https://www.youtube.com/watch?v=UvW8JEuIo58

And even more, when song becomes story-telling of emotions pertaining to environmental states, then the meaning is well hidden in the language, and the music - and the vocals - remains as instruments. Värttinä:

https://www.youtube.com/watch?v=4KSltodtEMU

Songs with words, but then, songs with words we understand. If not, it becomes an instrumental, a boosted instrumental becomes there's no instrument that can replace the human voice. 8)

aimeusdietger
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Re: Song vs. Instrumental

Postby aimeusdietger » Wed Oct 31, 2018 6:52 pm

GraysonPeddie wrote:Is it possible that a song that does not have lyric/vocal should not be a song, but instrumental? If a lead instrument that performs a melody, can it be a song?

I can picture this:

Listener: Hey, what song is this?
Musician: It's not a song since there isn't a vocal. It's classified as instrumental.
Listener: Well... So? So what?
Musician: To be classified as a song, I have to add lyrics to a song and sing into it, so since I didn't, it's not a song. It's instrumental

Okay, am I not making any sense at all?

Cranky said that my songs are not instrumental. Noticed that I could have used "it" or "my music" but... I don't know.

https://www.recordingrevolution.com/3-m ... /#comments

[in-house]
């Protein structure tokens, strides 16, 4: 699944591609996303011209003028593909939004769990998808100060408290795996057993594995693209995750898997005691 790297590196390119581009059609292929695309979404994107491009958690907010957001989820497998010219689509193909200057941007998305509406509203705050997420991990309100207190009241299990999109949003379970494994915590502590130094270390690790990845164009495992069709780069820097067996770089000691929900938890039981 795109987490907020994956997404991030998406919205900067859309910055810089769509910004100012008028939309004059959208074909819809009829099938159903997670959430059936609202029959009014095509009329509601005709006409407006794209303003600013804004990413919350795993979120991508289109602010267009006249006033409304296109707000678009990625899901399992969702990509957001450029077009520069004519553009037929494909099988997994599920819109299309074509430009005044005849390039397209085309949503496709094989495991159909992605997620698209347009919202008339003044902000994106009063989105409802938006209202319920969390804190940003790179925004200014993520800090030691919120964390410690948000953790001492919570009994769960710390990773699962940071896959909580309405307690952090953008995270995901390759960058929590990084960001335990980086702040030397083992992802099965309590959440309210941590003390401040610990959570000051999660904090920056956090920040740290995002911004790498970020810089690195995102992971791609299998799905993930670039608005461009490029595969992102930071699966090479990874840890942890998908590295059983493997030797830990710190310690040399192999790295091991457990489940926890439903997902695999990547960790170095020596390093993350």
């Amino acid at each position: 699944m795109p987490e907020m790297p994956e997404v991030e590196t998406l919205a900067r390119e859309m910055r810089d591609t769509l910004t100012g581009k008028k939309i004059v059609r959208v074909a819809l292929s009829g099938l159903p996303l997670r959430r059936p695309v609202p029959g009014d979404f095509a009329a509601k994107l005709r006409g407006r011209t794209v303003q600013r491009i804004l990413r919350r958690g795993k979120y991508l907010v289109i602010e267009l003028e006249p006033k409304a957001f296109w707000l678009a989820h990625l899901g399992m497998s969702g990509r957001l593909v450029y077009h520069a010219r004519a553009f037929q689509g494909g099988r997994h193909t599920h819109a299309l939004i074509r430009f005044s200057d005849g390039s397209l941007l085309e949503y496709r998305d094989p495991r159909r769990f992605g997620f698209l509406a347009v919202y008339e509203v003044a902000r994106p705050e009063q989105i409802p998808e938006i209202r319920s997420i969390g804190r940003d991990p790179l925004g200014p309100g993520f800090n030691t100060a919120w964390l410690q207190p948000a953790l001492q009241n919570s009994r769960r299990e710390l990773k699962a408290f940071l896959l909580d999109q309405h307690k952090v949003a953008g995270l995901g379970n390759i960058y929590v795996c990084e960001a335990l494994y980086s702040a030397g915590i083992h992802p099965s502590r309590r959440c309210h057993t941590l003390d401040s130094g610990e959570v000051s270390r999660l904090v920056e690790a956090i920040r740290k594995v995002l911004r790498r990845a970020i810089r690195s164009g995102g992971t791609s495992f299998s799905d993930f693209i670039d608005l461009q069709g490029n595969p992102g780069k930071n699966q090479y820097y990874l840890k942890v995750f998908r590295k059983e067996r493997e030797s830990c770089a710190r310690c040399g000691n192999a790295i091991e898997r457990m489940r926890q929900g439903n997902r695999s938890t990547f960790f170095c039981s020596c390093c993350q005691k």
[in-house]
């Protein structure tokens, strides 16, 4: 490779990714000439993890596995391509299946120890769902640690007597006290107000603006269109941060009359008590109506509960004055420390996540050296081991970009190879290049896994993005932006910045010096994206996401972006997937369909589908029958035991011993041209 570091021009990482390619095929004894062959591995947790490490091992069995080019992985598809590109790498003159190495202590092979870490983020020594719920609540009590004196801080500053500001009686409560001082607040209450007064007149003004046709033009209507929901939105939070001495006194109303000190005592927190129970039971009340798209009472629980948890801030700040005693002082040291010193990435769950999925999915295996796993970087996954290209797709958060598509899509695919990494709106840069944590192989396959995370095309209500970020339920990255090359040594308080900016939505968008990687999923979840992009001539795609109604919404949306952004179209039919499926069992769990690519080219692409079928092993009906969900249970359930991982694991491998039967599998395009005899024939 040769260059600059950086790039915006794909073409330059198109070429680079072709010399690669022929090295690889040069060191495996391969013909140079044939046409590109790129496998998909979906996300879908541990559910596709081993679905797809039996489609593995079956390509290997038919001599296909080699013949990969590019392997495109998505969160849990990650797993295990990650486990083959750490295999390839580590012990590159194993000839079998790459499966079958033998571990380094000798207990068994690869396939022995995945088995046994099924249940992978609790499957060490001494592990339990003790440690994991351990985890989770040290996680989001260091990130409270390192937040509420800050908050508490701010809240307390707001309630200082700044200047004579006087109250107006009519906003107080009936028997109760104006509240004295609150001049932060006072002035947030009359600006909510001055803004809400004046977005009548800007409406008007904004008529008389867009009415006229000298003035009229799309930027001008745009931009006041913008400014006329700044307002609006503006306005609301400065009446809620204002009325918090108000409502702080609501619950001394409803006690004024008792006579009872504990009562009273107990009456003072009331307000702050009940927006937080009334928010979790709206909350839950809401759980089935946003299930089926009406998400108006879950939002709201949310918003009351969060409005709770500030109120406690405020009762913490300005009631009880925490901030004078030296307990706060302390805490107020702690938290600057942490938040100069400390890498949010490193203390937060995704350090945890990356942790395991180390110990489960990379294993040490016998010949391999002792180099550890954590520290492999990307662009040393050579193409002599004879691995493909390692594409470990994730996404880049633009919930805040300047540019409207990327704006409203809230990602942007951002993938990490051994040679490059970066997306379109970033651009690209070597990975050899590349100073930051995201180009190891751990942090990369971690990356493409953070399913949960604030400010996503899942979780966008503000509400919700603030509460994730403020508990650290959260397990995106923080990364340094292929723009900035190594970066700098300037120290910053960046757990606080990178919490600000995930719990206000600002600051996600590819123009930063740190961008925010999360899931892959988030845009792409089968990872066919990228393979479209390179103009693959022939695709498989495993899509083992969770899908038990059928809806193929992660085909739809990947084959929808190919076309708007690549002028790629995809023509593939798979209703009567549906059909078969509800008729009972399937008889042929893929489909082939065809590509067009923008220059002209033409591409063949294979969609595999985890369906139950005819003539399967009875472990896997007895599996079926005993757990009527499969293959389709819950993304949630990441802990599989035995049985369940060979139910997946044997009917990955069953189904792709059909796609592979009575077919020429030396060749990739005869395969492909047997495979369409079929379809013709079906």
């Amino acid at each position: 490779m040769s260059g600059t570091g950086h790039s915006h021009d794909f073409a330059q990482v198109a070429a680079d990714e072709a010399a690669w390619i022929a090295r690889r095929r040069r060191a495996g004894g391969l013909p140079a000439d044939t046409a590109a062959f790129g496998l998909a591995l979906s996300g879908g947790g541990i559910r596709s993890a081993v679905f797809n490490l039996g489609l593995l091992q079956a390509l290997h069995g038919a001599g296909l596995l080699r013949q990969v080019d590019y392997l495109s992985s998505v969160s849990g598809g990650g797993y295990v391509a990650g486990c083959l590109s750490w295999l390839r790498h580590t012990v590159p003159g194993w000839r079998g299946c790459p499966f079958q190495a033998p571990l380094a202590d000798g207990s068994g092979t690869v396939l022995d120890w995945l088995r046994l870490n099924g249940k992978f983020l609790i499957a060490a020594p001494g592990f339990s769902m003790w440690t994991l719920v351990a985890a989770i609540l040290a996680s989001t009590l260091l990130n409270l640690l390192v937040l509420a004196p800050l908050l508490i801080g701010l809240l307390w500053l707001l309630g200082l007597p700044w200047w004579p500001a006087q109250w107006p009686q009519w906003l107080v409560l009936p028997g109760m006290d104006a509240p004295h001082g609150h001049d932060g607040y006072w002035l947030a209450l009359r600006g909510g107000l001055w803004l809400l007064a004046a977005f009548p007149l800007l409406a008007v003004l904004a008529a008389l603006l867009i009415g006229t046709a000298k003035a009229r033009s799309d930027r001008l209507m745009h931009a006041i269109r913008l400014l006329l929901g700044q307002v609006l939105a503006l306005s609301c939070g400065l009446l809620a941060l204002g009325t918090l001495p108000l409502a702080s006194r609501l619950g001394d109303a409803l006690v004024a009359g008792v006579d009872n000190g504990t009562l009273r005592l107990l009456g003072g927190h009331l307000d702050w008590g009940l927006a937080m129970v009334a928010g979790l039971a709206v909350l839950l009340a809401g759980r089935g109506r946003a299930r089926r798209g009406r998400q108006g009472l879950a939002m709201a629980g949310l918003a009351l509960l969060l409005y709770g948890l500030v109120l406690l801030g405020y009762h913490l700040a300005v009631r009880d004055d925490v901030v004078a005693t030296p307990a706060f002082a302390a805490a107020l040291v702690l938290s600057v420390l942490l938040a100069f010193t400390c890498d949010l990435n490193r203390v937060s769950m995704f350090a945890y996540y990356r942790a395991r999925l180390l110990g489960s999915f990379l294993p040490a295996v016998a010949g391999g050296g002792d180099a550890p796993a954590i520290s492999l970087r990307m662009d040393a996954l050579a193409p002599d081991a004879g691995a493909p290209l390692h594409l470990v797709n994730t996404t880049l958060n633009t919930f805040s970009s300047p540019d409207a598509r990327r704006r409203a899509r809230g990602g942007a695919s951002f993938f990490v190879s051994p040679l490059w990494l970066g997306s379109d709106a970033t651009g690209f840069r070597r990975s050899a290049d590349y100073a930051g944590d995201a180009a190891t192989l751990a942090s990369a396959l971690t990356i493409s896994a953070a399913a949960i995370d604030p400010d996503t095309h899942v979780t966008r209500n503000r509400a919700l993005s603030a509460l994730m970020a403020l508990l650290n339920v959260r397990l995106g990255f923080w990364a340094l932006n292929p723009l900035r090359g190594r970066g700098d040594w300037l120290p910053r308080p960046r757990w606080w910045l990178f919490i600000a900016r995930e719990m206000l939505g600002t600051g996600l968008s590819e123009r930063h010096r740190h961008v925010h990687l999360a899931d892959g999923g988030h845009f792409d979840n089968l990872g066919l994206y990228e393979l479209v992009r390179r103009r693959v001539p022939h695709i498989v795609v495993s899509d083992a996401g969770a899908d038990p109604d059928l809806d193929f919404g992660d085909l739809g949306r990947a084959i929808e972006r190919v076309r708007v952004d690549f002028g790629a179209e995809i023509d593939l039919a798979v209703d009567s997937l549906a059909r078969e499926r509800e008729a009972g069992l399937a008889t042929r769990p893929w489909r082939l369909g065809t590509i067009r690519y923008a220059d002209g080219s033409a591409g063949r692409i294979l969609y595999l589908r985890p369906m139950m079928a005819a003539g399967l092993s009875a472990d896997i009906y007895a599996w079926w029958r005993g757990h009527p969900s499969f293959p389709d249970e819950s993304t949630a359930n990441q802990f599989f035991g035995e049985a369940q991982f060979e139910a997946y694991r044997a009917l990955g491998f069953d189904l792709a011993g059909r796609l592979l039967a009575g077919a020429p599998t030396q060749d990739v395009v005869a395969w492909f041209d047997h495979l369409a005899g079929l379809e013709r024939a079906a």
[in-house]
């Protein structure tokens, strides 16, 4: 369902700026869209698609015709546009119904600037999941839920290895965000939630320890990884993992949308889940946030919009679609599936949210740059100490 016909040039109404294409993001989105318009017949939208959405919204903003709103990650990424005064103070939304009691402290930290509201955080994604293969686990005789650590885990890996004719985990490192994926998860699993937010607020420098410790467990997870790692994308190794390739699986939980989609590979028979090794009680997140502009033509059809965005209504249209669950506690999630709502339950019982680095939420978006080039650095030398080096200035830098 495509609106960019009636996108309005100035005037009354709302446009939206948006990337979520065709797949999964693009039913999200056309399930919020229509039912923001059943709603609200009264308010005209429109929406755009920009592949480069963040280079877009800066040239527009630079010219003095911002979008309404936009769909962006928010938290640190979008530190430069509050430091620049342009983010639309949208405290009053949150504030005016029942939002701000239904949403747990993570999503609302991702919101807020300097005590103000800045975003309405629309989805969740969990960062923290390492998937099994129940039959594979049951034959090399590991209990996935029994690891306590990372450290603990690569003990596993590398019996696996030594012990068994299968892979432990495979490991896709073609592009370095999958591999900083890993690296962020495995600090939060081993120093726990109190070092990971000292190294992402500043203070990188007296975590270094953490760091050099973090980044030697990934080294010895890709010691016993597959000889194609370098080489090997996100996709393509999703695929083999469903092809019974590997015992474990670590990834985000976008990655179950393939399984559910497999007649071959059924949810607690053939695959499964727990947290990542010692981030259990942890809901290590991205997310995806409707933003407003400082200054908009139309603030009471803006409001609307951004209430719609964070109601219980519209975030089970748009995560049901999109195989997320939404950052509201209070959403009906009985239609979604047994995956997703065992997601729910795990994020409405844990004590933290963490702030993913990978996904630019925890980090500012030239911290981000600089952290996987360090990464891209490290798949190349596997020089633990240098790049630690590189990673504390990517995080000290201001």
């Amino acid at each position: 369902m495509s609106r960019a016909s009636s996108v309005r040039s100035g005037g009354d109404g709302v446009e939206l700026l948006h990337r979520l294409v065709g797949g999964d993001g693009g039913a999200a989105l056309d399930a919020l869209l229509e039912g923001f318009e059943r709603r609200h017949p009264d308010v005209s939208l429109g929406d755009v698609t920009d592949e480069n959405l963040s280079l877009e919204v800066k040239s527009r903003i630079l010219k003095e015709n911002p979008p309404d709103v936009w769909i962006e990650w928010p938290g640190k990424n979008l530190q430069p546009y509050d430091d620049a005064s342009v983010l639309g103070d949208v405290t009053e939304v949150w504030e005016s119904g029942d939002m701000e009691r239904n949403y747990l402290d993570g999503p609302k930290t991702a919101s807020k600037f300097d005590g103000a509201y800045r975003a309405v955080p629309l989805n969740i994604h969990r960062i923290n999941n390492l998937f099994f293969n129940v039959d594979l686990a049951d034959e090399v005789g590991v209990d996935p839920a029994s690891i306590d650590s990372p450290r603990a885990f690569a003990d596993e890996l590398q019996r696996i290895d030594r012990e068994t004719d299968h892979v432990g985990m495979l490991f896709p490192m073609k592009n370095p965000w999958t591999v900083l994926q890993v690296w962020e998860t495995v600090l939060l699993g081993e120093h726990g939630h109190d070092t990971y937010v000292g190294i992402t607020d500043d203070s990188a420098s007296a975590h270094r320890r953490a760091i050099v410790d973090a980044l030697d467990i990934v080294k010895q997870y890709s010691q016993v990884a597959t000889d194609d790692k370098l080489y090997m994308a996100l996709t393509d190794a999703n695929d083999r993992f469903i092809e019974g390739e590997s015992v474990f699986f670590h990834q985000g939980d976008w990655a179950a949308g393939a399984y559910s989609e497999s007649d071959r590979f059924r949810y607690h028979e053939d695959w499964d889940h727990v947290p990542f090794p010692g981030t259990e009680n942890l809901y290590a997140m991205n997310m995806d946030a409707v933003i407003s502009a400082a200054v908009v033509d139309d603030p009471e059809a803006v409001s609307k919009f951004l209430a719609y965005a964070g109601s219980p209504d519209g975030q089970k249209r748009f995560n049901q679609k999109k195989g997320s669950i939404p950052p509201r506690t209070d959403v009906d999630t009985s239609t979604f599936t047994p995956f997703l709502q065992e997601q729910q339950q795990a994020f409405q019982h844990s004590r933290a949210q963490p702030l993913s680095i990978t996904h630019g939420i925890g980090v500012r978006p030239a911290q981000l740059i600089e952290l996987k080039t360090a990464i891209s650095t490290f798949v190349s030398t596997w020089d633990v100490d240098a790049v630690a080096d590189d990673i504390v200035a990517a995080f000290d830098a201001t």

So here's a song from Checkfield called "Carousel."

https://www.youtube.com/watch?v=zLThFQRGeMI

And let me ask you guys again: Does Checkfield compose "it" as "instrumental" or a "song?" Checkfield's song has a very beautiful structure and the melody is very memorable that I don't see the song as having lyrics at all. And this is the reason why I use "it" for determining whether a piece of a music is a song or an instrumental.


If it has melody then its a song!! it does not matter if has lyrics or not... why call it instrumental,, just instrumental when you easily find yourself humming to it in the shower or in the kitchen??

Dominique
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Re: Song vs. Instrumental

Postby Dominique » Tue Feb 26, 2019 10:02 pm

For me a piece of music without lyrics is an instrumental song, or in short an instrumental. After, it can be cultural differences. As example, how do you will call this? UUTAi Olena - Siberian shaman lady